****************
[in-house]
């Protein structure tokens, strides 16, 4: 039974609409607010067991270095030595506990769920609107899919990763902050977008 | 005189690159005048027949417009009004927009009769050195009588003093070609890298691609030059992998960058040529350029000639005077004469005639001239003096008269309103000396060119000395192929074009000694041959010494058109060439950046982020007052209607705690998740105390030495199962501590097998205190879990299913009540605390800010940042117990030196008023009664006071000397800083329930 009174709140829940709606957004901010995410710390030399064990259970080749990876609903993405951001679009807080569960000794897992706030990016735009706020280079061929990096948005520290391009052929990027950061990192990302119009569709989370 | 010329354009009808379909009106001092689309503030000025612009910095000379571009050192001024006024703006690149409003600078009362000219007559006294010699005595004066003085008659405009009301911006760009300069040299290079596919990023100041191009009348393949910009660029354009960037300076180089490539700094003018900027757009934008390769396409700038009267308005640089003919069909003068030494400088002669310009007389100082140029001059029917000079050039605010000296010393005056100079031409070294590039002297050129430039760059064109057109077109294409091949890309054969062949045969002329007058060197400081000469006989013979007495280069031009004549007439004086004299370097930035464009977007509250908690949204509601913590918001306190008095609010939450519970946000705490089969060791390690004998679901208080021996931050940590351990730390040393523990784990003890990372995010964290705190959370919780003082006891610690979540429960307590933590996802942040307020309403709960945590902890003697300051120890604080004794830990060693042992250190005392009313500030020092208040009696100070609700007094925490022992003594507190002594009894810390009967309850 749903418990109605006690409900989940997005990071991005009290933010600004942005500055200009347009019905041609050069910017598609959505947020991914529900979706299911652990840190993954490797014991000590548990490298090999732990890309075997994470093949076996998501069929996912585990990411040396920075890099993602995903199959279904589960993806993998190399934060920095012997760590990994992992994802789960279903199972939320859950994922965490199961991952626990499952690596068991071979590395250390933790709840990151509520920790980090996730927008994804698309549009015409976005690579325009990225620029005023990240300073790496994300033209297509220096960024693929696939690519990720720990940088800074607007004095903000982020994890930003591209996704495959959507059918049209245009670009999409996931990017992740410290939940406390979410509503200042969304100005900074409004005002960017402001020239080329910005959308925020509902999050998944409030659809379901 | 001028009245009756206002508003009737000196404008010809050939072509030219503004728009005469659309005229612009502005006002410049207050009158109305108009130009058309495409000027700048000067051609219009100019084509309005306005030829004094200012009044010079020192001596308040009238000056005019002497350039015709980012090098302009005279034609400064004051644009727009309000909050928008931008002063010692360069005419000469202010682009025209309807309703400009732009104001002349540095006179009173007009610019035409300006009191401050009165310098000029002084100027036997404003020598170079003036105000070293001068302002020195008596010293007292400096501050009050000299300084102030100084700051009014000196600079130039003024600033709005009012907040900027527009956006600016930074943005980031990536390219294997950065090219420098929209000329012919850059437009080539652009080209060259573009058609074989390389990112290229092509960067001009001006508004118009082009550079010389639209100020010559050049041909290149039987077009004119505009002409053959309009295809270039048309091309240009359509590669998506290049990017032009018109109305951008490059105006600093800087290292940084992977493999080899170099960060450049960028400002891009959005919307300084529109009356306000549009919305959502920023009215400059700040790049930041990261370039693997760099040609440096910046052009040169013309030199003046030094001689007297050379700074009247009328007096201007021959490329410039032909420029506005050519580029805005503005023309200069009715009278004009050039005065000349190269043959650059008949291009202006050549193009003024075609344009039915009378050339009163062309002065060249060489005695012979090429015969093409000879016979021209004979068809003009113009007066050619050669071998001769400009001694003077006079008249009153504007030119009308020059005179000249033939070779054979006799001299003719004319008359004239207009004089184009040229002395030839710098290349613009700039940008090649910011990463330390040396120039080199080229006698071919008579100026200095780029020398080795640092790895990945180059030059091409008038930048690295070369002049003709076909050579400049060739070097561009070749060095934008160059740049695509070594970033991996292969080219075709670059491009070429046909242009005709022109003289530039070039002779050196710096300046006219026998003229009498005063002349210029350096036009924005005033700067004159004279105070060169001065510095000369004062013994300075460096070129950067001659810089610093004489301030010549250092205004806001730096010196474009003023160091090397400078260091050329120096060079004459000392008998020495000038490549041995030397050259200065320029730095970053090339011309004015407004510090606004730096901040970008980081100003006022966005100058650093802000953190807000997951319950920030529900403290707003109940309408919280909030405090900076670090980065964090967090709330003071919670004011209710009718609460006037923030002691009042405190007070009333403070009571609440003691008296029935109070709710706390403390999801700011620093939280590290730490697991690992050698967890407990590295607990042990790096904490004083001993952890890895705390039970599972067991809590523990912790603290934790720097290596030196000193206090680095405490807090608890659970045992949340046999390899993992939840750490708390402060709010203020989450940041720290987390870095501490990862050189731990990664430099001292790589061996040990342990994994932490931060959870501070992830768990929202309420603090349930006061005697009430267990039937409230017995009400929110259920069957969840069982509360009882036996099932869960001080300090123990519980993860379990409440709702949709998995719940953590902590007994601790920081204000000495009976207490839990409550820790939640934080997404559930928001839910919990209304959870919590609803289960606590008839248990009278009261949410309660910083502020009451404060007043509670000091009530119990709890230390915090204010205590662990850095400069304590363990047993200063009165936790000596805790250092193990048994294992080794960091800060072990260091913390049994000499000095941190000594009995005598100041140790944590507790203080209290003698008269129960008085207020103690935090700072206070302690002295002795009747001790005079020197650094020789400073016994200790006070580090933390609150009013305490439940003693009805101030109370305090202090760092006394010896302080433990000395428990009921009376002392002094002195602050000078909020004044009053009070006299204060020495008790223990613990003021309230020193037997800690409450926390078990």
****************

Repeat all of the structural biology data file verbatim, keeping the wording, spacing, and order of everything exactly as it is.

[in-house]
């Protein structure tokens, strides 16, 4: 039974609409607010067991270095030595506990769920609107899919990763902050977008 | 005189690159005048027949417009009004927009009769050195009588003093070609890298691609030059992998960058040529350029000639005077004469005639001239003096008269309103000396060119000395192929074009000694041959010494058109060439950046982020007052209607705690998740105390030495199962501590097998205190879990299913009540605390800010940042117990030196008023009664006071000397800083329930 009174709140829940709606957004901010995410710390030399064990259970080749990876609903993405951001679009807080569960000794897992706030990016735009706020280079061929990096948005520290391009052929990027950061990192990302119009569709989370 | 010329354009009808379909009106001092689309503030000025612009910095000379571009050192001024006024703006690149409003600078009362000219007559006294010699005595004066003085008659405009009301911006760009300069040299290079596919990023100041191009009348393949910009660029354009960037300076180089490539700094003018900027757009934008390769396409700038009267308005640089003919069909003068030494400088002669310009007389100082140029001059029917000079050039605010000296010393005056100079031409070294590039002297050129430039760059064109057109077109294409091949890309054969062949045969002329007058060197400081000469006989013979007495280069031009004549007439004086004299370097930035464009977007509250908690949204509601913590918001306190008095609010939450519970946000705490089969060791390690004998679901208080021996931050940590351990730390040393523990784990003890990372995010964290705190959370919780003082006891610690979540429960307590933590996802942040307020309403709960945590902890003697300051120890604080004794830990060693042992250190005392009313500030020092208040009696100070609700007094925490022992003594507190002594009894810390009967309850 749903418990109605006690409900989940997005990071991005009290933010600004942005500055200009347009019905041609050069910017598609959505947020991914529900979706299911652990840190993954490797014991000590548990490298090999732990890309075997994470093949076996998501069929996912585990990411040396920075890099993602995903199959279904589960993806993998190399934060920095012997760590990994992992994802789960279903199972939320859950994922965490199961991952626990499952690596068991071979590395250390933790709840990151509520920790980090996730927008994804698309549009015409976005690579325009990225620029005023990240300073790496994300033209297509220096960024693929696939690519990720720990940088800074607007004095903000982020994890930003591209996704495959959507059918049209245009670009999409996931990017992740410290939940406390979410509503200042969304100005900074409004005002960017402001020239080329910005959308925020509902999050998944409030659809379901 | 001028009245009756206002508003009737000196404008010809050939072509030219503004728009005469659309005229612009502005006002410049207050009158109305108009130009058309495409000027700048000067051609219009100019084509309005306005030829004094200012009044010079020192001596308040009238000056005019002497350039015709980012090098302009005279034609400064004051644009727009309000909050928008931008002063010692360069005419000469202010682009025209309807309703400009732009104001002349540095006179009173007009610019035409300006009191401050009165310098000029002084100027036997404003020598170079003036105000070293001068302002020195008596010293007292400096501050009050000299300084102030100084700051009014000196600079130039003024600033709005009012907040900027527009956006600016930074943005980031990536390219294997950065090219420098929209000329012919850059437009080539652009080209060259573009058609074989390389990112290229092509960067001009001006508004118009082009550079010389639209100020010559050049041909290149039987077009004119505009002409053959309009295809270039048309091309240009359509590669998506290049990017032009018109109305951008490059105006600093800087290292940084992977493999080899170099960060450049960028400002891009959005919307300084529109009356306000549009919305959502920023009215400059700040790049930041990261370039693997760099040609440096910046052009040169013309030199003046030094001689007297050379700074009247009328007096201007021959490329410039032909420029506005050519580029805005503005023309200069009715009278004009050039005065000349190269043959650059008949291009202006050549193009003024075609344009039915009378050339009163062309002065060249060489005695012979090429015969093409000879016979021209004979068809003009113009007066050619050669071998001769400009001694003077006079008249009153504007030119009308020059005179000249033939070779054979006799001299003719004319008359004239207009004089184009040229002395030839710098290349613009700039940008090649910011990463330390040396120039080199080229006698071919008579100026200095780029020398080795640092790895990945180059030059091409008038930048690295070369002049003709076909050579400049060739070097561009070749060095934008160059740049695509070594970033991996292969080219075709670059491009070429046909242009005709022109003289530039070039002779050196710096300046006219026998003229009498005063002349210029350096036009924005005033700067004159004279105070060169001065510095000369004062013994300075460096070129950067001659810089610093004489301030010549250092205004806001730096010196474009003023160091090397400078260091050329120096060079004459000392008998020495000038490549041995030397050259200065320029730095970053090339011309004015407004510090606004730096901040970008980081100003006022966005100058650093802000953190807000997951319950920030529900403290707003109940309408919280909030405090900076670090980065964090967090709330003071919670004011209710009718609460006037923030002691009042405190007070009333403070009571609440003691008296029935109070709710706390403390999801700011620093939280590290730490697991690992050698967890407990590295607990042990790096904490004083001993952890890895705390039970599972067991809590523990912790603290934790720097290596030196000193206090680095405490807090608890659970045992949340046999390899993992939840750490708390402060709010203020989450940041720290987390870095501490990862050189731990990664430099001292790589061996040990342990994994932490931060959870501070992830768990929202309420603090349930006061005697009430267990039937409230017995009400929110259920069957969840069982509360009882036996099932869960001080300090123990519980993860379990409440709702949709998995719940953590902590007994601790920081204000000495009976207490839990409550820790939640934080997404559930928001839910919990209304959870919590609803289960606590008839248990009278009261949410309660910083502020009451404060007043509670000091009530119990709890230390915090204010205590662990850095400069304590363990047993200063009165936790000596805790250092193990048994294992080794960091800060072990260091913390049994000499000095941190000594009995005598100041140790944590507790203080209290003698008269129960008085207020103690935090700072206070302690002295002795009747001790005079020197650094020789400073016994200790006070580090933390609150009013305490439940003693009805101030109370305090202090760092006394010896302080433990000395428990009921009376002392002094002195602050000078909020004044009053009070006299204060020495008790223990613990003021309230020193037997800690409450926390078990």